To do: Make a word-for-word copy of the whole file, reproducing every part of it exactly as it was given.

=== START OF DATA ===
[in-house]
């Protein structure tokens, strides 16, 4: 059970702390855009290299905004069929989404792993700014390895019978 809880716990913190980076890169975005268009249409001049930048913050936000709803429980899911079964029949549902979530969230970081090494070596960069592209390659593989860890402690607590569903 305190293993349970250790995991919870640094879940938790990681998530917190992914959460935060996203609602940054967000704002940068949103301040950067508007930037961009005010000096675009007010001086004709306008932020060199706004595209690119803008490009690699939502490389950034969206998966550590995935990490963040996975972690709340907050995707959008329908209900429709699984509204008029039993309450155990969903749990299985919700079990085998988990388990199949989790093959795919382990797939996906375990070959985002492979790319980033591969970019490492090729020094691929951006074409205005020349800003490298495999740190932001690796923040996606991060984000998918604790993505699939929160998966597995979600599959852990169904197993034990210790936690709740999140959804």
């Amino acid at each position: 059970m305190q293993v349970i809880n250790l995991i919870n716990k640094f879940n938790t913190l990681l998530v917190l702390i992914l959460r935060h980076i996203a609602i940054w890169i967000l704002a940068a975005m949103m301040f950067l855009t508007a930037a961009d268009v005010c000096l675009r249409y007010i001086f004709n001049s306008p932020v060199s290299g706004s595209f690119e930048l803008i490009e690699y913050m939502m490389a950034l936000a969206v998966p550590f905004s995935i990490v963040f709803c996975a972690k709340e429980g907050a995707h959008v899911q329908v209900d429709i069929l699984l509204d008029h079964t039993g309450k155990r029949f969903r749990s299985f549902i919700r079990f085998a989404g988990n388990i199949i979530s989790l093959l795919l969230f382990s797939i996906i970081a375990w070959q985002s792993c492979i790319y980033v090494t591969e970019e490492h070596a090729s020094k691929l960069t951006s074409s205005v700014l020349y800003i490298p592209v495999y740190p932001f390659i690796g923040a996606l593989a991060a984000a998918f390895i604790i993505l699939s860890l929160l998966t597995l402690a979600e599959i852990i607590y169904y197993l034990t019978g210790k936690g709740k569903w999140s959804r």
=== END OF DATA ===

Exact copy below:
[in-house]
């Protein structure tokens, strides 16, 4: 059970702390855009290299905004069929989404792993700014390895019978 809880716990913190980076890169975005268009249409001049930048913050936000709803429980899911079964029949549902979530969230970081090494070596960069592209390659593989860890402690607590569903 305190293993349970250790995991919870640094879940938790990681998530917190992914959460935060996203609602940054967000704002940068949103301040950067508007930037961009005010000096675009007010001086004709306008932020060199706004595209690119803008490009690699939502490389950034969206998966550590995935990490963040996975972690709340907050995707959008329908209900429709699984509204008029039993309450155990969903749990299985919700079990085998988990388990199949989790093959795919382990797939996906375990070959985002492979790319980033591969970019490492090729020094691929951006074409205005020349800003490298495999740190932001690796923040996606991060984000998918604790993505699939929160998966597995979600599959852990169904197993034990210790936690709740999140959804």
């Amino acid at each position: 059970m305190q293993v349970i809880n250790l995991i919870n716990k640094f879940n938790t913190l990681l998530v917190l702390i992914l959460r935060h980076i996203a609602i940054w890169i967000l704002a940068a975005m949103m301040f950067l855009t508007a930037a961009d268009v005010c000096l675009r249409y007010i001086f004709n001049s306008p932020v060199s290299g706004s595209f690119e930048l803008i490009e690699y913050m939502m490389a950034l936000a969206v998966p550590f905004s995935i990490v963040f709803c996975a972690k709340e429980g907050a995707h959008v899911q329908v209900d429709i069929l699984l509204d008029h079964t039993g309450k155990r029949f969903r749990s299985f549902i919700r079990f085998a989404g988990n388990i199949i979530s989790l093959l795919l969230f382990s797939i996906i970081a375990w070959q985002s792993c492979i790319y980033v090494t591969e970019e490492h070596a090729s020094k691929l960069t951006s074409s205005v700014l020349y800003i490298p592209v495999y740190p932001f390659i690796g923040a996606l593989a991060a984000a998918f390895i604790i993505l699939s860890l929160l998966t597995l402690a979600e599959i852990i607590y169904y197993l034990t019978g210790k936690g709740k569903w999140s959804r």